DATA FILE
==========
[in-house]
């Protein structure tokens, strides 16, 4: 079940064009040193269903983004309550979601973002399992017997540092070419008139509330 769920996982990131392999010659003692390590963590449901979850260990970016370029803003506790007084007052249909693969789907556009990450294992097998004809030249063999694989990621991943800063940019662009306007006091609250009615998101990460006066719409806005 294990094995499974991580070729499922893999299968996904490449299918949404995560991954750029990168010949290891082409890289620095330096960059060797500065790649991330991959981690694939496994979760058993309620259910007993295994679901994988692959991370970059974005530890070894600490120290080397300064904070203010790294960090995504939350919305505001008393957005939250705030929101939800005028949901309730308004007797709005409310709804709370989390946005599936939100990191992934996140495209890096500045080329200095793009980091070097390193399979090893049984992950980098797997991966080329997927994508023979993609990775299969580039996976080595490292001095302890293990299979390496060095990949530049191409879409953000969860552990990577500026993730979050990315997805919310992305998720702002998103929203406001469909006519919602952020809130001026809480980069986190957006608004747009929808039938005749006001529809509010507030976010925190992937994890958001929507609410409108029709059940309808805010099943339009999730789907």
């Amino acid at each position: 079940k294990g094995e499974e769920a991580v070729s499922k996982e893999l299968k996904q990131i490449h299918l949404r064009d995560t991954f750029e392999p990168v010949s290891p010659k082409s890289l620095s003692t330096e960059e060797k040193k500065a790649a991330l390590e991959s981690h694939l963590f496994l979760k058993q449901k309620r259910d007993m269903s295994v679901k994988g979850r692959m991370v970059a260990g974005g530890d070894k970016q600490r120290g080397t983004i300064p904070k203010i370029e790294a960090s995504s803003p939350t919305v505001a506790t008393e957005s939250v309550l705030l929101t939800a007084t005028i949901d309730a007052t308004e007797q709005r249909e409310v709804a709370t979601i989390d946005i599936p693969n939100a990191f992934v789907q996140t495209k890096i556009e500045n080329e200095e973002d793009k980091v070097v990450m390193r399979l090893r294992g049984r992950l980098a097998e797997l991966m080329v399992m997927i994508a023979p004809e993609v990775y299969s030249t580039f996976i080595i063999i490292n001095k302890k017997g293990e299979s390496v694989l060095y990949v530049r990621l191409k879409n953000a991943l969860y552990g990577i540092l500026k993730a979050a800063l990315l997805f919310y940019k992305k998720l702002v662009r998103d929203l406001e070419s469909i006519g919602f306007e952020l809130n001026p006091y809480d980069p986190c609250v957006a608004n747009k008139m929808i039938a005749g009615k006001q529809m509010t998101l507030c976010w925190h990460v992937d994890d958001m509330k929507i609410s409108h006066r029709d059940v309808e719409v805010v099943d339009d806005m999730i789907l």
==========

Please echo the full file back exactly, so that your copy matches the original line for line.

[in-house]
């Protein structure tokens, strides 16, 4: 079940064009040193269903983004309550979601973002399992017997540092070419008139509330 769920996982990131392999010659003692390590963590449901979850260990970016370029803003506790007084007052249909693969789907556009990450294992097998004809030249063999694989990621991943800063940019662009306007006091609250009615998101990460006066719409806005 294990094995499974991580070729499922893999299968996904490449299918949404995560991954750029990168010949290891082409890289620095330096960059060797500065790649991330991959981690694939496994979760058993309620259910007993295994679901994988692959991370970059974005530890070894600490120290080397300064904070203010790294960090995504939350919305505001008393957005939250705030929101939800005028949901309730308004007797709005409310709804709370989390946005599936939100990191992934996140495209890096500045080329200095793009980091070097390193399979090893049984992950980098797997991966080329997927994508023979993609990775299969580039996976080595490292001095302890293990299979390496060095990949530049191409879409953000969860552990990577500026993730979050990315997805919310992305998720702002998103929203406001469909006519919602952020809130001026809480980069986190957006608004747009929808039938005749006001529809509010507030976010925190992937994890958001929507609410409108029709059940309808805010099943339009999730789907």
């Amino acid at each position: 079940k294990g094995e499974e769920a991580v070729s499922k996982e893999l299968k996904q990131i490449h299918l949404r064009d995560t991954f750029e392999p990168v010949s290891p010659k082409s890289l620095s003692t330096e960059e060797k040193k500065a790649a991330l390590e991959s981690h694939l963590f496994l979760k058993q449901k309620r259910d007993m269903s295994v679901k994988g979850r692959m991370v970059a260990g974005g530890d070894k970016q600490r120290g080397t983004i300064p904070k203010i370029e790294a960090s995504s803003p939350t919305v505001a506790t008393e957005s939250v309550l705030l929101t939800a007084t005028i949901d309730a007052t308004e007797q709005r249909e409310v709804a709370t979601i989390d946005i599936p693969n939100a990191f992934v789907q996140t495209k890096i556009e500045n080329e200095e973002d793009k980091v070097v990450m390193r399979l090893r294992g049984r992950l980098a097998e797997l991966m080329v399992m997927i994508a023979p004809e993609v990775y299969s030249t580039f996976i080595i063999i490292n001095k302890k017997g293990e299979s390496v694989l060095y990949v530049r990621l191409k879409n953000a991943l969860y552990g990577i540092l500026k993730a979050a800063l990315l997805f919310y940019k992305k998720l702002v662009r998103d929203l406001e070419s469909i006519g919602f306007e952020l809130n001026p006091y809480d980069p986190c609250v957006a608004n747009k008139m929808i039938a005749g009615k006001q529809m509010t998101l507030c976010w925190h990460v992937d994890d958001m509330k929507i609410s409108h006066r029709d059940v309808e719409v805010v099943d339009d806005m999730i789907l």